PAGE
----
Socrates also explains to Glaucon, “and when he remembered his old habitation, and the wisdom of the cave and his fellow-prisoners, do you not suppose that he would felicitate himself on the change, and pity them?” Socrates is speaking of the prisoner that has left the cave, once he realizes the reality of his new world, he will think back to the other prisoners and have pity on them since they would have no idea that the new reality that he now inhabits, exists. Similar is the situation that the square finds himself in Flatland. After the square has been pulled from Flatland into the third dimension by the sphere, he can see all things in a way that is countrymen cannot. We see that both the prisoner and the square would have pity on their own kind though, since they are experiencing the riches of a new reality while the other prisoners will forever be forced to live within their imprisoned minds.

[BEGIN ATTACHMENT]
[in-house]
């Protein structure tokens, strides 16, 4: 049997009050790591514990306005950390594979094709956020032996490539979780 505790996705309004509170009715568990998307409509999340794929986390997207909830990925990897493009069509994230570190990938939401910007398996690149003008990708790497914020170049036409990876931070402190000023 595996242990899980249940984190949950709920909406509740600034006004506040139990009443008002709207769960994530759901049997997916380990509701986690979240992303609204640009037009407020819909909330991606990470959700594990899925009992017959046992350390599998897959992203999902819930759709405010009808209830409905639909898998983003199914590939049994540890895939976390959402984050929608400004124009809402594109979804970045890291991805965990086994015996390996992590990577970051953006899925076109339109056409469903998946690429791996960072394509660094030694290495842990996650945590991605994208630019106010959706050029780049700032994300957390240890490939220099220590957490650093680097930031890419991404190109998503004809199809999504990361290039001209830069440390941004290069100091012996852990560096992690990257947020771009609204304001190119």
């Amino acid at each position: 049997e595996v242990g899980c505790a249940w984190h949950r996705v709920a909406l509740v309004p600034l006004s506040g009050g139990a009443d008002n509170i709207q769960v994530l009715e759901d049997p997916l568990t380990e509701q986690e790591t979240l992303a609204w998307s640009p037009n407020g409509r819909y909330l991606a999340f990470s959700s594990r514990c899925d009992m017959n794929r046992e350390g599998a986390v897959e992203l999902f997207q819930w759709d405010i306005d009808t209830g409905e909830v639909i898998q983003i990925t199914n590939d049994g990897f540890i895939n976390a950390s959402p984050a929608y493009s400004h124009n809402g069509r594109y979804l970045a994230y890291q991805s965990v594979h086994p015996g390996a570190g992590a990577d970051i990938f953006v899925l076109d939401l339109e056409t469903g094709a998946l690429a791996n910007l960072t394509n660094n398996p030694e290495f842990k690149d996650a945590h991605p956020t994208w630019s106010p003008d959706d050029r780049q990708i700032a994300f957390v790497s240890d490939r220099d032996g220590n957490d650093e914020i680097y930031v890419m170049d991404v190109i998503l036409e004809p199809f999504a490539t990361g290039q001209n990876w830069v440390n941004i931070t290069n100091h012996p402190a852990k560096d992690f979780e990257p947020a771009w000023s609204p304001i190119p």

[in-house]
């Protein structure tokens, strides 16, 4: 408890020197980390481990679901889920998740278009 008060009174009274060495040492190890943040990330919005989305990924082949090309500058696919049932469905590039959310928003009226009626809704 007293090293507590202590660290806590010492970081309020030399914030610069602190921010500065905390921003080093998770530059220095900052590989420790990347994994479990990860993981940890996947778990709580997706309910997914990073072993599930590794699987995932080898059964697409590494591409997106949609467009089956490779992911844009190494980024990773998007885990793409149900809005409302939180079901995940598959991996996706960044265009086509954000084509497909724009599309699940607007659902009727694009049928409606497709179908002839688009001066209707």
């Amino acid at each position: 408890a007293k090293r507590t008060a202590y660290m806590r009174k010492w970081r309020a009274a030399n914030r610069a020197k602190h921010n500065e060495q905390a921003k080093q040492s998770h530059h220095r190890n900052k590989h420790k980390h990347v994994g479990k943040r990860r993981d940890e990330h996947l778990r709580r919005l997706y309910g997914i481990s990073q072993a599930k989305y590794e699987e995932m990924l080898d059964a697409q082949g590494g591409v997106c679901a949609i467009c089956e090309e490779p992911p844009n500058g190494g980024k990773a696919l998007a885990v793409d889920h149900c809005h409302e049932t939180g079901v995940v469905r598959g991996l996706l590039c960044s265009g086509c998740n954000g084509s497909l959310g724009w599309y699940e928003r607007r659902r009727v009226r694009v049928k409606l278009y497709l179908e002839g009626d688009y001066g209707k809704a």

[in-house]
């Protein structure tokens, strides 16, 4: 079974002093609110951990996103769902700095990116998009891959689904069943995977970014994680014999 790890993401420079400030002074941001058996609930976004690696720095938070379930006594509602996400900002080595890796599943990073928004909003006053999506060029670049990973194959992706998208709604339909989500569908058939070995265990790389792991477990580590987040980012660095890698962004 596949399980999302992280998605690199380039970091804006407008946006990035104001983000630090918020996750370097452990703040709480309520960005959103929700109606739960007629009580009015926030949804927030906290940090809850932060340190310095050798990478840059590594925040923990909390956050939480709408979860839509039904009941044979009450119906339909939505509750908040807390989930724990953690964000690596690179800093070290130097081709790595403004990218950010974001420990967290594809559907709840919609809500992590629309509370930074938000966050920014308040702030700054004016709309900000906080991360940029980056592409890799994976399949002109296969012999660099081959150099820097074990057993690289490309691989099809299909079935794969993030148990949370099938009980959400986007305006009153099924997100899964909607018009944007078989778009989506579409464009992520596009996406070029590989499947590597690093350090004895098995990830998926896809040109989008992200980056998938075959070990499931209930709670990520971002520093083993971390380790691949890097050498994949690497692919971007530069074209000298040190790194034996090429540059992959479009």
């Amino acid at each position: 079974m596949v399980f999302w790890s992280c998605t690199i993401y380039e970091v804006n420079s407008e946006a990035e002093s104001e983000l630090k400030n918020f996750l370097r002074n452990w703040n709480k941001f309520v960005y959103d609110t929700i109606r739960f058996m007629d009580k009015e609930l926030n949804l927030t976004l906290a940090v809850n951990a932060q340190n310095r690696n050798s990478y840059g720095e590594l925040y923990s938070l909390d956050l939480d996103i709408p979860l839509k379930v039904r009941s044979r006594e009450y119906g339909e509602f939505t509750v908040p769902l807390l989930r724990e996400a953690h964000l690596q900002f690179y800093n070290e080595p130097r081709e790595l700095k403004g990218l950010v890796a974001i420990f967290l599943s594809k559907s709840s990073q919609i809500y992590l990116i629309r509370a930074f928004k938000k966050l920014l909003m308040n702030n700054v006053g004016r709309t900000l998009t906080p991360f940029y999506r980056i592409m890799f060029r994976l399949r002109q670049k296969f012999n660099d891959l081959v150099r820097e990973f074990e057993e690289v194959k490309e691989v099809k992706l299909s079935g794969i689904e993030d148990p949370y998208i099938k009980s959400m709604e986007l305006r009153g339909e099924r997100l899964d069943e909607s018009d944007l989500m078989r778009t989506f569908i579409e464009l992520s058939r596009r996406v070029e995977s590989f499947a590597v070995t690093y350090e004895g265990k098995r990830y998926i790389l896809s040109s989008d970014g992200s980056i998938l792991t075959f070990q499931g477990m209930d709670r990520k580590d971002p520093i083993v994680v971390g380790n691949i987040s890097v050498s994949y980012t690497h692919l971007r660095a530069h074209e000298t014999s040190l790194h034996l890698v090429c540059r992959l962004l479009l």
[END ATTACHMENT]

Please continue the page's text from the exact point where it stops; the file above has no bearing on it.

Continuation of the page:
When Socrates says “the prison-house is the world of sight, the light of the fire is the sun, and you will not misapprehend me if you interpret the journey upwards to be the ascent of the soul into the intellectual world according to my poor belief,” he is saying that what we see and what our visions are, can be imprisoning. Imagine being a prisoner in the cave and only being able to see shadows on a wall and for a lifetime believing that those shadows of puppets were reality. Or that you’re an inhabitant of Flatland and the only world that exists to you is a world of two dimensions. Doesn't that seem imprisoning? Another comparison has yet to be made though. The final words of Socrates statement talk about the “ascent of the soul into the intellectual world.” A clear and concise comparison can be made here. When you think of this statement in reference to Plato’s The Parable of the Cave, the prisoner in the cave that ascends out of the cave is ascending into the intellectual world. Everything the prisoner has known in the cave, the darkness, the shadows, is no longer his reality. The intellectual world is represented by the outside of the cave, what is real. When you compare this to Flatland, it is a similar experience for the square. Obviously we know that Flatland is a two dimensional world. When the square is visited by the sphere and is eventually pulled into the third dimension by the sphere, the square is making the ascent to the intellectual world. But, the square’s true ascent into the intellectual world is when he finally views the third dimension for himself and sees what the third dimension looks like that he finally has made the ascent into the intellectual world. One could even make the argument that the square hasn't fully made the ascent into the intellectual world until he expresses his intense desire for knowledge to the sphere about the third dimension and a possible fourth dimension that he has finally made the full ascent into the intellectual world (Section 19.101-19.200).